Half Sweet, Half Salty -
Movie Reviews for Movie Lovers
Monday, January 16, 2012
The Girl with the Dragon Tattoo
In the interest of public disclosure, I feel that I should declare that I find Daniel Craig insanely attractive. I will try to give a professional objective review despite this fact. This is a much more difficult review than I initially anticipated. I will begin by saying that I was a "Larsson virgin" when I saw the first, Swedish version of Dragon Tattoo. I enjoyed it thoroughly and it inspired me to read the trilogy, and watch the subsequent films. There is much controversy about this English language remake. Unfortunately, there will be comparisons throughout this review, due to the fact that the movies were made only two years apart. The plot of the first film is quite a web and very complicated, but I will endeavor to give a brief overview. Mikael Blomkvist (Daniel Craig) is a disgraced journalist who used to work on an independent magazine' who dished the dirt on a high powered businessman without enough proof. He is hired by multi millionaire Henrik Vanger ( a regal Christopher Plummer) to investigate the death of his niece decades ago under the guise of writing his biography. Lisbeth Salander is the computer hacking genius who was initially hired by Vanger to investigate Blomkvist but then becomes his assistant as the plot thickens and they are drawn into a tale of serial murders and abduction. Compounded by this is the fact that Lisbeth is a ward of the state and classified psychopath and her benevolent ward suffers a stroke, throwing her to the mercy of a new ward, who has no morals whatsoever. So how does this movie stand up to the incredible scrutiny of the original? Very well actually, if not better. "What?!" I hear you shriek in disgust. Yes, you read it right, if not better.
David Fincher (Se7en, The Curious Case of Benjamin Button, Fight Club) is a master story teller, and it shows. The look of it is pristine, from the hard core titles, to the interiors of the rooms, to the bleak Swedish countryside. The editing and script is tight, and the music enhances but never invades. So far so good. The acting is superb. It has to be said that in the Swedish version, apart from the Dragon lady herself, the acting was somewhat wooden. Daniel Craig totally embodies Blomkvist, in the books he's quite the lady's man and is much more believable than Nyqvist in the original. There is also a depth to him and an almost bumbling quality which makes him very human. He also looks hot in glasses and plaid pajamas, but that's beside the point. What of THOSE scenes? If you have read or seen the movie, you will know what I mean, If you don't, you're in for a shock. They are not quite as confronting as the Swedish film, but they still pack a huge punch, as they are intended to.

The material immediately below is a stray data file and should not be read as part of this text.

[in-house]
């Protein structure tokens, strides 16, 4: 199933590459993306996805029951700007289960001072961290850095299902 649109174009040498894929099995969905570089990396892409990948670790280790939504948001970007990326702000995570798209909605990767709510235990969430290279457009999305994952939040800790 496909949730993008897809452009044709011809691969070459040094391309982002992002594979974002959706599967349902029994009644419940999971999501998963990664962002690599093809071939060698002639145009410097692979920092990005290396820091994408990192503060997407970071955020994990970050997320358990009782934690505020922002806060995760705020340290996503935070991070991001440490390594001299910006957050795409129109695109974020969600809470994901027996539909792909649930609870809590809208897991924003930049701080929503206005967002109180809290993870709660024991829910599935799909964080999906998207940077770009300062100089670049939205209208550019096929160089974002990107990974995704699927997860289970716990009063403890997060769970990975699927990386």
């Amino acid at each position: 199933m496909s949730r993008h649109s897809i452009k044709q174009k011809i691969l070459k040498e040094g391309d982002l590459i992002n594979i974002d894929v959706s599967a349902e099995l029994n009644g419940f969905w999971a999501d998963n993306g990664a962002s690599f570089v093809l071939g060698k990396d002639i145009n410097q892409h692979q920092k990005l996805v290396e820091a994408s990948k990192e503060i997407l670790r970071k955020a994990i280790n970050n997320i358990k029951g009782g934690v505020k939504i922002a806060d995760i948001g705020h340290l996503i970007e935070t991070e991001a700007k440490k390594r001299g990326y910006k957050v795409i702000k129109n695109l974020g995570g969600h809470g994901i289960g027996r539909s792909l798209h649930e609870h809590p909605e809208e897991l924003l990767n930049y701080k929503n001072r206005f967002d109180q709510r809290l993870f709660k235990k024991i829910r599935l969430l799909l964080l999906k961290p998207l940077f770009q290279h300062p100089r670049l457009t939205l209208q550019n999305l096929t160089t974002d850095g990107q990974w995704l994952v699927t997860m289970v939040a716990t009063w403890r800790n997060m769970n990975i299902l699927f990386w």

So to the big question. Is Rooney Mara any good as the legendary Lisbeth Salander? Well, she cleverly plays it differently, this is no impersonation of Noomi Rapace. Mara's Salander is far more fragile and androgynous. You have far more sympathy for her, rather than admiration. Lisbeth has been through a huge amount in her life, and her vulnerability along with her courage is palpable. Yes, the ending is different form the original but then that nding was different again from the book, and in a lot of ways this ending is more in tune with the book.
Fincher focuses more on relationships and humanity, there is much more from Blomkvist's long term married love and partner in the magazine, played by Robin Wright, in her usual classy style. There is a sadness that envelopes this film and the characters, and I feel that this film benefits from it. It is a stand alone film, thrilling, stylish, very dark and with surprising warmth. THE GIRL WITH THE DRAGON TATTOO: It's written in ink, this film will become a permanent classic. 8/10.